Improved monitoring of vegetation dynamics at very high latitudes: A new method using MODIS NDVI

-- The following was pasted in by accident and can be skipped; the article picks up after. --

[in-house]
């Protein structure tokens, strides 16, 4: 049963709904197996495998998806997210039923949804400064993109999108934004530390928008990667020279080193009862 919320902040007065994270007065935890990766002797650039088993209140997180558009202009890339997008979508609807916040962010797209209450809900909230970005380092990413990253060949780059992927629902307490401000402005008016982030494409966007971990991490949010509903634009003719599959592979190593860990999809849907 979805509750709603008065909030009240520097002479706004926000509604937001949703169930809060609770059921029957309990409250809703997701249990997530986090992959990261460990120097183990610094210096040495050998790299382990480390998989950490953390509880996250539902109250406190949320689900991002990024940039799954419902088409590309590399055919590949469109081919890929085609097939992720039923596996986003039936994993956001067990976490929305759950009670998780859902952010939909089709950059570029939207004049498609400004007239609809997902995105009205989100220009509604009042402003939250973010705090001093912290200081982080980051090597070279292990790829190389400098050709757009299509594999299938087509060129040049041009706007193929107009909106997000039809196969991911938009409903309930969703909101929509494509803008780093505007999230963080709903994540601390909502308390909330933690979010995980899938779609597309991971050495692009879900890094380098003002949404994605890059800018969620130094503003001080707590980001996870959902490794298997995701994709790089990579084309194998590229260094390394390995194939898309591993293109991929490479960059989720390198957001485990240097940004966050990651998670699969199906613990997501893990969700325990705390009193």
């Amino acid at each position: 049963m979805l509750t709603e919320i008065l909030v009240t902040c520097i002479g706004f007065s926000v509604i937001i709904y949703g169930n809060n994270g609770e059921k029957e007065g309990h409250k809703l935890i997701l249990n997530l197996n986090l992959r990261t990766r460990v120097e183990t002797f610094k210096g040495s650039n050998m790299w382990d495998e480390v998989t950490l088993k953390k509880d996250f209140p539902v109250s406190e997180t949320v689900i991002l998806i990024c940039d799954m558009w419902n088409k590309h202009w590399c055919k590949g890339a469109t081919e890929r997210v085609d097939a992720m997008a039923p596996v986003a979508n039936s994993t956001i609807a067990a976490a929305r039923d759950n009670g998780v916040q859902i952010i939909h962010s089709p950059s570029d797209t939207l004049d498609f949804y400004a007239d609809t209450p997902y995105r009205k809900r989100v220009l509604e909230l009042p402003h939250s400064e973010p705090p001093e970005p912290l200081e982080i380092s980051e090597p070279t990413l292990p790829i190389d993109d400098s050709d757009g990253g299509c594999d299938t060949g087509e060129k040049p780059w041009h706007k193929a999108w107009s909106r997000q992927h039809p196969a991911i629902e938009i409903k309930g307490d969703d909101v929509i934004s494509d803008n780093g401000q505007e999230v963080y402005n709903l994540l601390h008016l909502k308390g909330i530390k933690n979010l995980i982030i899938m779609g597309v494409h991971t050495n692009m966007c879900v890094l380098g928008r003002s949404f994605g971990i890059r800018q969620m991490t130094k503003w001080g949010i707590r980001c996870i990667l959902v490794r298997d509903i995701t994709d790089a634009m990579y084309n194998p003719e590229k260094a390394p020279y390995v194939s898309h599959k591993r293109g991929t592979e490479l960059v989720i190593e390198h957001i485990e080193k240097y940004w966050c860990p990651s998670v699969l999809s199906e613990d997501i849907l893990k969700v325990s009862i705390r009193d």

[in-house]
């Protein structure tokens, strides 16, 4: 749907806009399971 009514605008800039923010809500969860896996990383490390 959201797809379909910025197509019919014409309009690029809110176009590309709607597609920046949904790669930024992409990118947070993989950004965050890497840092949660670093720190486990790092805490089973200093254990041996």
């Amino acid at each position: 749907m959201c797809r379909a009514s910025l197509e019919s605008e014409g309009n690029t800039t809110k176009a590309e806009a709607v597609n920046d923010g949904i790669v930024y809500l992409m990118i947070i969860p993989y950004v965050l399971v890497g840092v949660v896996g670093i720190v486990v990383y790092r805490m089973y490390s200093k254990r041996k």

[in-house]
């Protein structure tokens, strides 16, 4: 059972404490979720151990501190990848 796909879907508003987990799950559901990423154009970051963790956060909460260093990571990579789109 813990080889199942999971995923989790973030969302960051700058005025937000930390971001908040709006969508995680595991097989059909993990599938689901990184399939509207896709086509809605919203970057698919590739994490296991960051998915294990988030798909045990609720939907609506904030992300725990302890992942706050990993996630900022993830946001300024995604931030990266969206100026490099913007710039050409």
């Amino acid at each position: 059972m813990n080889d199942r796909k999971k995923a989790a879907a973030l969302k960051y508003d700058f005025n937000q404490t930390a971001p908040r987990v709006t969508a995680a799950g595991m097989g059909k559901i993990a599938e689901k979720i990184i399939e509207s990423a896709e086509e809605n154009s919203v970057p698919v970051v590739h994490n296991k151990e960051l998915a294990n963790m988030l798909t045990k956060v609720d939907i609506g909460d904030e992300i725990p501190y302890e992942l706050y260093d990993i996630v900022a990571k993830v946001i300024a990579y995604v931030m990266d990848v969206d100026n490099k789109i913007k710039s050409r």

ABSTRACT Current models of vegetation dynamics using the normalized vegetation index (NDVI) time series perform poorly for high-latitude environments. This is due partly to specific attributes of these environments, such as short growing season, long periods of darkness in winter, persistence of snow cover, and dominance of evergreen species, but also to the design of the models. We present a new method for monitoring vegetation activity at high latitudes, using Moderate Resolution Imaging Spectroradiometer (MODIS) NDVI. It estimates the NDVI of the vegetation during winter and applies a double logistic function, which is uniquely defined by six parameters that describe the yearly NDVI time series. Using NDVI data from 2000 to 2004, we illustrate the performance of this method for an area in northern Scandinavia (35 × 162 km2, 68° N 23° E) and compare it to existing methods based on Fourier series and asymmetric Gaussian functions. The double logistic functions describe the NDVI data better than both the Fourier series and the asymmetric Gaussian functions, as quantified by the root mean square errors. Compared with the method based on Fourier series, the new method does not overestimate the duration of the growing season. In addition, it handles outliers effectively and estimates parameters that are related to phenological events, such as the timing of spring and autumn. This makes the method most suitable for both estimating biophysical parameters and monitoring vegetation phenology.